• How exactly can fans move seamlessly between self-generated content and official stories?

And so on.

Given the prevalence of “media mix” marketing in anime, where shows get tie-in goods, video games, T-shirts, figures, and more (often created by a bunch of different companies!), plus the deep engagement of otaku with the whole shebang, trying to understand how this works might hopefully offer some insight into some of the questions I’ve posed above about how exactly fans (especially otaku) relate to shows.

Nyaruko-san, for instance,

Still no idea how we ended up with Haiyore! Nyaruko-san though.

Now, while it might seem like I’m blowing hot air here and waxing uselessly academic (he totally is), I want to point out that I’m not the first one to take this approach, but rather following in the footsteps of Hiroki Azuma (who used this type of approach in his seminal Otaku: Japan’s Database Animals) as well as Marc Steinberg and Ian Condry (both of whom have also published books on the topic).

For me, there are two big questions related to trying to approach media studies through this particular “media environment<–>fandom” lens:

  1. How does this type of media environment — especially in anime — affect the way we fundamentally interact with media? Does it affect the types of shows we like, how we internalize things, how we express ourselves, etc.?
  2. How does all of this affect media itself? Does it affect the types of stories we are able to tell, the relationships such media reinforce, etc.?

Almost all of the dialogue within the academic anime community (as far as I can tell) has focused on the first question (with the notable exception of Thomas LaMarre, who really set about to tackling the second question). This isn’t necessarily because the first question is “better” than the second. Rather, I think it’s because the question is much more accessible: it is much easier to come up with theories on people and what they consume (especially without lots of quantitative data!); it’s much harder to create theories centering on the products themselves and the people behind them.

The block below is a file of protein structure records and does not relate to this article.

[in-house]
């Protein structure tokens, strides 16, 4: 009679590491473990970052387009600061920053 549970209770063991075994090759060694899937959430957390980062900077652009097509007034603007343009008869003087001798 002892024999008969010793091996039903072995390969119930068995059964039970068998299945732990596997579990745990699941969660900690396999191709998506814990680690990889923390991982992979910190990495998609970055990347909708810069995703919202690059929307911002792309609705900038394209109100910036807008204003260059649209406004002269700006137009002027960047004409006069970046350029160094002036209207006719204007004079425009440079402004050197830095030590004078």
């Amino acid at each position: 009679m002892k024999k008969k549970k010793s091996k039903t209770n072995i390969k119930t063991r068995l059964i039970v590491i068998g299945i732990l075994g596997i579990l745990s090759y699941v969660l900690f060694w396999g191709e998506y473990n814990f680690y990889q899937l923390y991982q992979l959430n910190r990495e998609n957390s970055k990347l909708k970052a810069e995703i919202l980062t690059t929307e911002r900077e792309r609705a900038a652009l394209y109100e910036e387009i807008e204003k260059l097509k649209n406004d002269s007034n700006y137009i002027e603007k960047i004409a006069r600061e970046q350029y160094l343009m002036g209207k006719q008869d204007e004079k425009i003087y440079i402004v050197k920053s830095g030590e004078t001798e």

Unless you're Nabeshin, of course -- then you just screw with people for fun and serve as the Deus Ex Machina character in all your own shows.

Unless you’re Nabeshin, of course — then you just screw with people for fun and serve as the Deus Ex Machina character in all your own shows.

I’ve been thinking long and hard about these problems, and hopefully you guys will appreciate the fruits of my labor as I try and tackle both of these questions over the next few weeks.

In this first series of posts, I will focus on the first question in an attempt to lay out the broad framework for a heavy extension of Hiroki Azuma’s  “database model” which I have called the media-culture machine. I know, it’s an EXTREMELY OMINOUS-SOUNDING NAME, but it’s actually not nearly that bad. Or, I guess more precisely, it depends on what your opinion is surrounding some of the stuff I’ll be talking about.